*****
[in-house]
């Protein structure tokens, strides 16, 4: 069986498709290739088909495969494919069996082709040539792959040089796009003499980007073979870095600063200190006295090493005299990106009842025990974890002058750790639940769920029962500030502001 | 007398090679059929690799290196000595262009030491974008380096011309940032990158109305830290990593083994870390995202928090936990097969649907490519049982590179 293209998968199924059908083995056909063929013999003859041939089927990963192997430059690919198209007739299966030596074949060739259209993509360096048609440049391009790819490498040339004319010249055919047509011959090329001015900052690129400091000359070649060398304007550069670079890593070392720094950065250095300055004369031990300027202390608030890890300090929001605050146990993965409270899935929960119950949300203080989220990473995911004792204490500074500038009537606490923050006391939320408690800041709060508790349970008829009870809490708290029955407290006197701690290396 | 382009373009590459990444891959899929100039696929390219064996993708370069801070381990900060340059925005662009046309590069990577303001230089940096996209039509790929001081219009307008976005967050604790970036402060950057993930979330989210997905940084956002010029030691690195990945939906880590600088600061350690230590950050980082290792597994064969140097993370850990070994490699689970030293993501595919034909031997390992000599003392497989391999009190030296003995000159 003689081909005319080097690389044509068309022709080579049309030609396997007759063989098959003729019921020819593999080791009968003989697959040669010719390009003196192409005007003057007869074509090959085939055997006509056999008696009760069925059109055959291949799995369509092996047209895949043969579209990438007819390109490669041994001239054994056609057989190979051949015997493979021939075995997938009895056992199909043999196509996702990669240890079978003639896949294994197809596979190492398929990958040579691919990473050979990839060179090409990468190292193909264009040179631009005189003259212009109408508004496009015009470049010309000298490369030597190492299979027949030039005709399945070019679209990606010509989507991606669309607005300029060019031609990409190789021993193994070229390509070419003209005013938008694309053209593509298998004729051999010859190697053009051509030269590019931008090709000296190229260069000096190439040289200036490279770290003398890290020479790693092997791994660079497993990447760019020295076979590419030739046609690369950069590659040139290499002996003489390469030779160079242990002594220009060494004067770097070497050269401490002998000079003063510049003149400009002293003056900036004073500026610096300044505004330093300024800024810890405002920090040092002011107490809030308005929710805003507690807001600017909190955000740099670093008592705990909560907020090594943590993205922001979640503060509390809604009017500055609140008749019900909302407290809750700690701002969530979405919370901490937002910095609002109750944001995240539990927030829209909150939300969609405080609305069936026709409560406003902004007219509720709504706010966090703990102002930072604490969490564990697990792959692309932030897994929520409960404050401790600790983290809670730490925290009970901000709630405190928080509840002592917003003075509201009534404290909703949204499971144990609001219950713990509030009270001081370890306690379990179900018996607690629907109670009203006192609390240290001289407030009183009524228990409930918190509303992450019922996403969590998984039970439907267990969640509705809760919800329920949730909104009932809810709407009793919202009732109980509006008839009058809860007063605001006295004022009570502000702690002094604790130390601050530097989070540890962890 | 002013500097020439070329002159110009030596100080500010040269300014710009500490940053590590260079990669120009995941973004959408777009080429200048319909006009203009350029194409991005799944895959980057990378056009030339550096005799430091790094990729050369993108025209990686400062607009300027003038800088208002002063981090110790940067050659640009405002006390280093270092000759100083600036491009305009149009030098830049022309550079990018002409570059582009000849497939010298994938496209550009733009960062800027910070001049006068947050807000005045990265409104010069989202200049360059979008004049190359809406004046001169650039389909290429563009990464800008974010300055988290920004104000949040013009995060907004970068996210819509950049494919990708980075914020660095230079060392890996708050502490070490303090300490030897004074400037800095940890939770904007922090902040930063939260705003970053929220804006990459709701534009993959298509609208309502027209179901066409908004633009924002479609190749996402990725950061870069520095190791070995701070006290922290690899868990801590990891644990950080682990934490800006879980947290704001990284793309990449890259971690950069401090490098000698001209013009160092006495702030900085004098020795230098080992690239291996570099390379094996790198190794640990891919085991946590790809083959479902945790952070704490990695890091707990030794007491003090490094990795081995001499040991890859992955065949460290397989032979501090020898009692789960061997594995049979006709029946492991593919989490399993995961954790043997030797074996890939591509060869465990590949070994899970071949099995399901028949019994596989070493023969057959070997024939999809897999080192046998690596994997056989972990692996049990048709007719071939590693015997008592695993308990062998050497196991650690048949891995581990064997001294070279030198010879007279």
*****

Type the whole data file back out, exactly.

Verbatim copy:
[in-house]
């Protein structure tokens, strides 16, 4: 069986498709290739088909495969494919069996082709040539792959040089796009003499980007073979870095600063200190006295090493005299990106009842025990974890002058750790639940769920029962500030502001 | 007398090679059929690799290196000595262009030491974008380096011309940032990158109305830290990593083994870390995202928090936990097969649907490519049982590179 293209998968199924059908083995056909063929013999003859041939089927990963192997430059690919198209007739299966030596074949060739259209993509360096048609440049391009790819490498040339004319010249055919047509011959090329001015900052690129400091000359070649060398304007550069670079890593070392720094950065250095300055004369031990300027202390608030890890300090929001605050146990993965409270899935929960119950949300203080989220990473995911004792204490500074500038009537606490923050006391939320408690800041709060508790349970008829009870809490708290029955407290006197701690290396 | 382009373009590459990444891959899929100039696929390219064996993708370069801070381990900060340059925005662009046309590069990577303001230089940096996209039509790929001081219009307008976005967050604790970036402060950057993930979330989210997905940084956002010029030691690195990945939906880590600088600061350690230590950050980082290792597994064969140097993370850990070994490699689970030293993501595919034909031997390992000599003392497989391999009190030296003995000159 003689081909005319080097690389044509068309022709080579049309030609396997007759063989098959003729019921020819593999080791009968003989697959040669010719390009003196192409005007003057007869074509090959085939055997006509056999008696009760069925059109055959291949799995369509092996047209895949043969579209990438007819390109490669041994001239054994056609057989190979051949015997493979021939075995997938009895056992199909043999196509996702990669240890079978003639896949294994197809596979190492398929990958040579691919990473050979990839060179090409990468190292193909264009040179631009005189003259212009109408508004496009015009470049010309000298490369030597190492299979027949030039005709399945070019679209990606010509989507991606669309607005300029060019031609990409190789021993193994070229390509070419003209005013938008694309053209593509298998004729051999010859190697053009051509030269590019931008090709000296190229260069000096190439040289200036490279770290003398890290020479790693092997791994660079497993990447760019020295076979590419030739046609690369950069590659040139290499002996003489390469030779160079242990002594220009060494004067770097070497050269401490002998000079003063510049003149400009002293003056900036004073500026610096300044505004330093300024800024810890405002920090040092002011107490809030308005929710805003507690807001600017909190955000740099670093008592705990909560907020090594943590993205922001979640503060509390809604009017500055609140008749019900909302407290809750700690701002969530979405919370901490937002910095609002109750944001995240539990927030829209909150939300969609405080609305069936026709409560406003902004007219509720709504706010966090703990102002930072604490969490564990697990792959692309932030897994929520409960404050401790600790983290809670730490925290009970901000709630405190928080509840002592917003003075509201009534404290909703949204499971144990609001219950713990509030009270001081370890306690379990179900018996607690629907109670009203006192609390240290001289407030009183009524228990409930918190509303992450019922996403969590998984039970439907267990969640509705809760919800329920949730909104009932809810709407009793919202009732109980509006008839009058809860007063605001006295004022009570502000702690002094604790130390601050530097989070540890962890 | 002013500097020439070329002159110009030596100080500010040269300014710009500490940053590590260079990669120009995941973004959408777009080429200048319909006009203009350029194409991005799944895959980057990378056009030339550096005799430091790094990729050369993108025209990686400062607009300027003038800088208002002063981090110790940067050659640009405002006390280093270092000759100083600036491009305009149009030098830049022309550079990018002409570059582009000849497939010298994938496209550009733009960062800027910070001049006068947050807000005045990265409104010069989202200049360059979008004049190359809406004046001169650039389909290429563009990464800008974010300055988290920004104000949040013009995060907004970068996210819509950049494919990708980075914020660095230079060392890996708050502490070490303090300490030897004074400037800095940890939770904007922090902040930063939260705003970053929220804006990459709701534009993959298509609208309502027209179901066409908004633009924002479609190749996402990725950061870069520095190791070995701070006290922290690899868990801590990891644990950080682990934490800006879980947290704001990284793309990449890259971690950069401090490098000698001209013009160092006495702030900085004098020795230098080992690239291996570099390379094996790198190794640990891919085991946590790809083959479902945790952070704490990695890091707990030794007491003090490094990795081995001499040991890859992955065949460290397989032979501090020898009692789960061997594995049979006709029946492991593919989490399993995961954790043997030797074996890939591509060869465990590949070994899970071949099995399901028949019994596989070493023969057959070997024939999809897999080192046998690596994997056989972990692996049990048709007719071939590693015997008592695993308990062998050497196991650690048949891995581990064997001294070279030198010879007279």